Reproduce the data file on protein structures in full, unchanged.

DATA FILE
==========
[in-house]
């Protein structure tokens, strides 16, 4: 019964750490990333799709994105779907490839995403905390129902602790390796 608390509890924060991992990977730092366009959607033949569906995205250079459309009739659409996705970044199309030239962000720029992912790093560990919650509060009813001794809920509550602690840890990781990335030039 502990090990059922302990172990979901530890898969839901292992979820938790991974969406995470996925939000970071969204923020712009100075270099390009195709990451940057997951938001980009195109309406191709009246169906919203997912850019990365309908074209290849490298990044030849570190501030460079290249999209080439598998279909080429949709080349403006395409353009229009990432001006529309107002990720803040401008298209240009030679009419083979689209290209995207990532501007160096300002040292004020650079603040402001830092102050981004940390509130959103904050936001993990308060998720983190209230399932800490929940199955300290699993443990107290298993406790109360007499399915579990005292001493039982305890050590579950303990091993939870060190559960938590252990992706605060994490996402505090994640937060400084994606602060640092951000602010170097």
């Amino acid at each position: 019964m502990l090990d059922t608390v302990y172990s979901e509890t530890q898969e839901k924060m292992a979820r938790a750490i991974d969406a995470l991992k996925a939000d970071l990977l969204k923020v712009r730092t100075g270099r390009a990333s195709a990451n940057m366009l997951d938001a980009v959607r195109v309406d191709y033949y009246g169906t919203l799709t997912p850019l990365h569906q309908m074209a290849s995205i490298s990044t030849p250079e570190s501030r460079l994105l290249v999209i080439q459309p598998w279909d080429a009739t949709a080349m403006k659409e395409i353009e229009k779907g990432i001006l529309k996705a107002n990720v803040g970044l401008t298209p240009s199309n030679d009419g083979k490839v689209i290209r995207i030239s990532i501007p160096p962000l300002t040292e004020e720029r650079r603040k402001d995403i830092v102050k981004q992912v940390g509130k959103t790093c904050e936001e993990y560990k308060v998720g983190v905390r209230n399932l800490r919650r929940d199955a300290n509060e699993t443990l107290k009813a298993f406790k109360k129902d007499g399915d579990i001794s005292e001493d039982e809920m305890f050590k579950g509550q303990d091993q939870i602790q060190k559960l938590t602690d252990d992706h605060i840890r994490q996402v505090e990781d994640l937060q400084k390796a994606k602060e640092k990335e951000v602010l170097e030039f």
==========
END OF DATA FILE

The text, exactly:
[in-house]
């Protein structure tokens, strides 16, 4: 019964750490990333799709994105779907490839995403905390129902602790390796 608390509890924060991992990977730092366009959607033949569906995205250079459309009739659409996705970044199309030239962000720029992912790093560990919650509060009813001794809920509550602690840890990781990335030039 502990090990059922302990172990979901530890898969839901292992979820938790991974969406995470996925939000970071969204923020712009100075270099390009195709990451940057997951938001980009195109309406191709009246169906919203997912850019990365309908074209290849490298990044030849570190501030460079290249999209080439598998279909080429949709080349403006395409353009229009990432001006529309107002990720803040401008298209240009030679009419083979689209290209995207990532501007160096300002040292004020650079603040402001830092102050981004940390509130959103904050936001993990308060998720983190209230399932800490929940199955300290699993443990107290298993406790109360007499399915579990005292001493039982305890050590579950303990091993939870060190559960938590252990992706605060994490996402505090994640937060400084994606602060640092951000602010170097």
């Amino acid at each position: 019964m502990l090990d059922t608390v302990y172990s979901e509890t530890q898969e839901k924060m292992a979820r938790a750490i991974d969406a995470l991992k996925a939000d970071l990977l969204k923020v712009r730092t100075g270099r390009a990333s195709a990451n940057m366009l997951d938001a980009v959607r195109v309406d191709y033949y009246g169906t919203l799709t997912p850019l990365h569906q309908m074209a290849s995205i490298s990044t030849p250079e570190s501030r460079l994105l290249v999209i080439q459309p598998w279909d080429a009739t949709a080349m403006k659409e395409i353009e229009k779907g990432i001006l529309k996705a107002n990720v803040g970044l401008t298209p240009s199309n030679d009419g083979k490839v689209i290209r995207i030239s990532i501007p160096p962000l300002t040292e004020e720029r650079r603040k402001d995403i830092v102050k981004q992912v940390g509130k959103t790093c904050e936001e993990y560990k308060v998720g983190v905390r209230n399932l800490r919650r929940d199955a300290n509060e699993t443990l107290k009813a298993f406790k109360k129902d007499g399915d579990i001794s005292e001493d039982e809920m305890f050590k579950g509550q303990d091993q939870i602790q060190k559960l938590t602690d252990d992706h605060i840890r994490q996402v505090e990781d994640l937060q400084k390796a994606k602060e640092k990335e951000v602010l170097e030039f």